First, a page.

It was like the ground had opened up and swallowed her. A mobile phone, discovered by a vagrant in a trash can and bearing only her fingerprints, was all that was left of her. Something had happened and it was beginning to look as though no one would ever know what.
       Wold's own domestic situation is also complicated, his clingy wife, Anne-Sofie suffering from some debilitating illness which he has little patience for; he finds excuses to stay away -- and, drawn to the also needy Inger, he finds a particularly inappropriate one.
       The women in Invisible Hands are emotionally and physically damaged -- Maria, most obviously, as it seems clear from the circumstances that something horrific must have happened to her, but also her mother, suffering still from the loss, as well as Anne-Sofie with her mysterious and incapacitating illness. Another example comes in a case Wold is also assigned to look into, Tove Gunerius, the wife of a wealthy man who has been brutally kneecapped (really kneecapped ...) but claims it was an accident. Everyone involved doesn't want the police sniffing around, but Wold can't leave be and insists on digging into the case, repeatedly badgering Tove's influential and creepy husband (who was obviously behind what happened to his wife).
       Wold has his own demons to deal with -- including his involvement in an investigation abroad that did not go by the book -- and obviously getting involved with the mother of the missing girl complicates matters enormously. It isn't unusual for the lead figure in a work of detective-fiction to be a tortured soul of this sort, but Sæterbakken's character is considerably better- and more convincingly drawn and presented than most.
       At one point Inger shows Wold a video of Maria, freezing the picture, and it dawns on Wold:
The longer the picture remained, the greater the difference was between the girl Inger had told me about and the person I now understood had lived with her. The Maria you remember has never lived, I thought. The Maria you miss will never be found, because she does not exist. The Maria you one day bury will not be, and was not, the person you thought she was.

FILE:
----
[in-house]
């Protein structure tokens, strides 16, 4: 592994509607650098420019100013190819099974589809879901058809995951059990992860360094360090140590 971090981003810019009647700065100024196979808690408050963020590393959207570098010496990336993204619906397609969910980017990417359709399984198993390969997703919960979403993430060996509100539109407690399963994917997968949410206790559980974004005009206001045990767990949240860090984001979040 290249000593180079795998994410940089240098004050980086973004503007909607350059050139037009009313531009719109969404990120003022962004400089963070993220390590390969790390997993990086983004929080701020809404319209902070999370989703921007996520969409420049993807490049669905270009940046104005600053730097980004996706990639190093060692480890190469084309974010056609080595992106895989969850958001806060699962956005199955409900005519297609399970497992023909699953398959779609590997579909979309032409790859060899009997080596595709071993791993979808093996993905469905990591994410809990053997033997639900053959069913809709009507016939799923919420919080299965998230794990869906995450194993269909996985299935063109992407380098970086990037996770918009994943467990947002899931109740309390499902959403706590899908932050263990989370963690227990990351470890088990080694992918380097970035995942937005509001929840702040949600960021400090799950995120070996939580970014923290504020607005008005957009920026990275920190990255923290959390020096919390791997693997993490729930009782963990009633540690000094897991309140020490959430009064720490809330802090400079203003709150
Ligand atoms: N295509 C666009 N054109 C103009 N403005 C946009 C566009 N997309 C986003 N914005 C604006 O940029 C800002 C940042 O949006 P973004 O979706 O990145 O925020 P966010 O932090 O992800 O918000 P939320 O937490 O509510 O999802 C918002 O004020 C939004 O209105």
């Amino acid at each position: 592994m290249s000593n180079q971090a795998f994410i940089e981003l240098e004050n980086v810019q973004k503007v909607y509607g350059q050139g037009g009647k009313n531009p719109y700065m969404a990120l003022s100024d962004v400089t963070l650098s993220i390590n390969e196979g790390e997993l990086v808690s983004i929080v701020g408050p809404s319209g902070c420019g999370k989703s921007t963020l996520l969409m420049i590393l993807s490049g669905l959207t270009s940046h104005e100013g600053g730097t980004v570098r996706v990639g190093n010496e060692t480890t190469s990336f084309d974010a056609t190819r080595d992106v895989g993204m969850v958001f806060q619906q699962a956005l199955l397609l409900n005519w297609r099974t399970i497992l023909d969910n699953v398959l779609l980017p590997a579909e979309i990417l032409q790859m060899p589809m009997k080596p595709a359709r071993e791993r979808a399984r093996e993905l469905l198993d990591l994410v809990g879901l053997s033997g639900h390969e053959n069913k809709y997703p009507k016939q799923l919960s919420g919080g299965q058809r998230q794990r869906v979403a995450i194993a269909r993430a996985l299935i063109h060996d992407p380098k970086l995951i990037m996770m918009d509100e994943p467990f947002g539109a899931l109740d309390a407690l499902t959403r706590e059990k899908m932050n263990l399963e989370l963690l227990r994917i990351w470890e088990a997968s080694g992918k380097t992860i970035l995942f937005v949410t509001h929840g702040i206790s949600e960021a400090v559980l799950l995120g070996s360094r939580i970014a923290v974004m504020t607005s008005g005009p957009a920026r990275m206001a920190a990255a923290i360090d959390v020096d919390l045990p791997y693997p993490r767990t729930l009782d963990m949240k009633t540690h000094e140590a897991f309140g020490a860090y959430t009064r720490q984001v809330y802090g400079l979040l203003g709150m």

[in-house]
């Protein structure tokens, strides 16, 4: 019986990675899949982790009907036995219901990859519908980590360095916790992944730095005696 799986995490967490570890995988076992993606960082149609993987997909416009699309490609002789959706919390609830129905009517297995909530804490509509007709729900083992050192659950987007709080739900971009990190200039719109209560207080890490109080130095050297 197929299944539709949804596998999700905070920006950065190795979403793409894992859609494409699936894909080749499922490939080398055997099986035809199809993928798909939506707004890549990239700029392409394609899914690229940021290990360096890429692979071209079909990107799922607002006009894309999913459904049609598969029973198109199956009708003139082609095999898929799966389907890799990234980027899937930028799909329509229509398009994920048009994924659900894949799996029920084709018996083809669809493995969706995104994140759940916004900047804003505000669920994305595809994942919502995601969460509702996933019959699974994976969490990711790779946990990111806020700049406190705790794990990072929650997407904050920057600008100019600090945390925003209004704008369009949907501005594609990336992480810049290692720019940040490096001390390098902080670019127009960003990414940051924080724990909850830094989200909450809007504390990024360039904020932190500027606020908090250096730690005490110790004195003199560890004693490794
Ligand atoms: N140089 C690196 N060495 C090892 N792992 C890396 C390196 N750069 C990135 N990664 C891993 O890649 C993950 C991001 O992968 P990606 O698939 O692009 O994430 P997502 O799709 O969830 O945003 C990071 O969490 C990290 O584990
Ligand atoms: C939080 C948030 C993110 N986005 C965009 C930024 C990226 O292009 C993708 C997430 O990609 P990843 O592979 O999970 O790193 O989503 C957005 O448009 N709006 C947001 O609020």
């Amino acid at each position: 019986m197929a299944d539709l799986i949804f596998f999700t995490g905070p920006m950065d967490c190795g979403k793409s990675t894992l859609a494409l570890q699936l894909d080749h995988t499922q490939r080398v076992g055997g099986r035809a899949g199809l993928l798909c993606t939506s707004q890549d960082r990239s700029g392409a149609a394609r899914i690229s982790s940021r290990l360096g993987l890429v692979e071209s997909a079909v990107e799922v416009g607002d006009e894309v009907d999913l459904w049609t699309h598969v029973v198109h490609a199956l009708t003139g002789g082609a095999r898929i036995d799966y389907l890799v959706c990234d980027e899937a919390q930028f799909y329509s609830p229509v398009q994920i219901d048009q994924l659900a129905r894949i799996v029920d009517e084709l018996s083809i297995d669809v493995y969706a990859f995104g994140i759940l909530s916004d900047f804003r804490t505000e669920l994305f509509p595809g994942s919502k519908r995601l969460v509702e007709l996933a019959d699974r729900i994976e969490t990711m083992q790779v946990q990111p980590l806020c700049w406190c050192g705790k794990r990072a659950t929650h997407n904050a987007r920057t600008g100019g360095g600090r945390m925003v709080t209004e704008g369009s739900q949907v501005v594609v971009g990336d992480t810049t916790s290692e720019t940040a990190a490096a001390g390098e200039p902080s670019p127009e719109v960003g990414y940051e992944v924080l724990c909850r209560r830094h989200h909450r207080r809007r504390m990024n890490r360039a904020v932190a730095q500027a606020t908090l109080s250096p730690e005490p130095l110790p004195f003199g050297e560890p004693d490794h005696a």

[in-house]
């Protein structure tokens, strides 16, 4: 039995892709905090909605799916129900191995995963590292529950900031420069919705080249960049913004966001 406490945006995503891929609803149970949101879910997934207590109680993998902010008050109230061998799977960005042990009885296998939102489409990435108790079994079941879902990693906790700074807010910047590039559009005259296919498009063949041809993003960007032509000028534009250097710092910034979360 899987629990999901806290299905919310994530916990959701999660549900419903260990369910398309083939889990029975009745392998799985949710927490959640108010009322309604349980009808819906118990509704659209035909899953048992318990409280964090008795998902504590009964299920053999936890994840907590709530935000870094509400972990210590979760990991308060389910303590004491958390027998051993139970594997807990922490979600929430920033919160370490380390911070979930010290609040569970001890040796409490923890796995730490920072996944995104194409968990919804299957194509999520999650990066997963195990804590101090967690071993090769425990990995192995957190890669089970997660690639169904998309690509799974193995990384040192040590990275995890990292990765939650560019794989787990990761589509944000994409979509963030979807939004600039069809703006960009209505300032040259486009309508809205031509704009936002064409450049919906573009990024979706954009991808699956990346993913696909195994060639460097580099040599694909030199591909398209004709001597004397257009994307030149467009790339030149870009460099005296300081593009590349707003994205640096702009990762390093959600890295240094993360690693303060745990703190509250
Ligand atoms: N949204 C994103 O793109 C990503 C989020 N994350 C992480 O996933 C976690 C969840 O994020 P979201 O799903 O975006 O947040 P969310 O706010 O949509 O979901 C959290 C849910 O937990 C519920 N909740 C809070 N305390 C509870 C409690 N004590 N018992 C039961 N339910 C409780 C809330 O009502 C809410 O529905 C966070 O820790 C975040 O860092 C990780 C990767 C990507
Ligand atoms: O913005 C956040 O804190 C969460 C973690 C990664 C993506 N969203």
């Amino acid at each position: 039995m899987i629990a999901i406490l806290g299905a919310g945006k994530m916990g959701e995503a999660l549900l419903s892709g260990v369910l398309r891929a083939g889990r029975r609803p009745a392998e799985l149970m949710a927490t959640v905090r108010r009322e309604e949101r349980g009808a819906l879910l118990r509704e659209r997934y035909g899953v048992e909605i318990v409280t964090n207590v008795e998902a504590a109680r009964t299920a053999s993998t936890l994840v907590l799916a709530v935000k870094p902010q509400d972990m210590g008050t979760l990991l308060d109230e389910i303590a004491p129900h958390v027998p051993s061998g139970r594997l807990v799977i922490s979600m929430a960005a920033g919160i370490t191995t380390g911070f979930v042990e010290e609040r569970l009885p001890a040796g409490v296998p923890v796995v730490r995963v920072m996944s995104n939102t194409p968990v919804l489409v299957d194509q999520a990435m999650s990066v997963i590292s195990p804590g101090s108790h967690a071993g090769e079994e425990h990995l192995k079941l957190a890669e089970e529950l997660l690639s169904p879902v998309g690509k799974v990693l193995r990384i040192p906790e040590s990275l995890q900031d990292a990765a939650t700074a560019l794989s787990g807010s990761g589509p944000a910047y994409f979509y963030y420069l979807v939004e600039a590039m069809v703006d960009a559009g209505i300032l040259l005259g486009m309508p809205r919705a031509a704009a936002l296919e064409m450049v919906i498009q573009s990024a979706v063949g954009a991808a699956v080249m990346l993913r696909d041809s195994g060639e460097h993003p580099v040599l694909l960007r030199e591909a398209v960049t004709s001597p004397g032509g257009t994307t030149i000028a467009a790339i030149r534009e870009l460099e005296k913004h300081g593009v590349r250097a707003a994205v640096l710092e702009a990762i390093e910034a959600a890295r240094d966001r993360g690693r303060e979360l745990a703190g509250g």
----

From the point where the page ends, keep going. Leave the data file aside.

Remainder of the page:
The realization comes as a relief to Wold; it is also a reminder of our subjectivity in how we see others, and of our relationships with them -- the consequences of which Wold has already seen with the women in his life. It is also a realization pivotal to the novel's disturbing conclusion.
       For all the clear-cut right and wrong in the novel, Sæterbakken impressively stakes a lot on the less likeable ambiguities of human action and reaction, including Wold's own. Life rarely offers tidy resolutions, and the crimes in Invisible Hands aren't neatly resolved -- or are, but in a somewhat disturbing way, such as in the Gunerius case, where husband and wife seem to be in agreement, even as traditional justice isn't served. The terrible (near-cold-)case of Maria too offers no easy, happy ending -- not of the traditional sort, certainly --; 'powerful' is perhaps the kindest way of describing how Sæterbakken bring his story to a conclusion.
       Invisible Hands is an impressive not-quite-crime-novel, arguably another step forward in what the police procedural -- which is, at its most basic, what it is (even if Wold doesn't follow protocol very closely ...) -- can be. It could be seen as an example of the crime novel that 'transcends the genre' but that doesn't really capture what Sæterbakken has done; it's only incidentally -- but very effectively -- a crime/police investigation novel, and explores considerably more than just the crimes Wold is investigating.

- M.A.Orthofer, 21 June 2016

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Invisible Hands: Reviews: Other books by Stig Sæterbakken under review: Other books of interest under review:

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About the Author:

       Norwegian author Stig Sæterbakken lived 1966 to 2012.

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© 2016 the complete review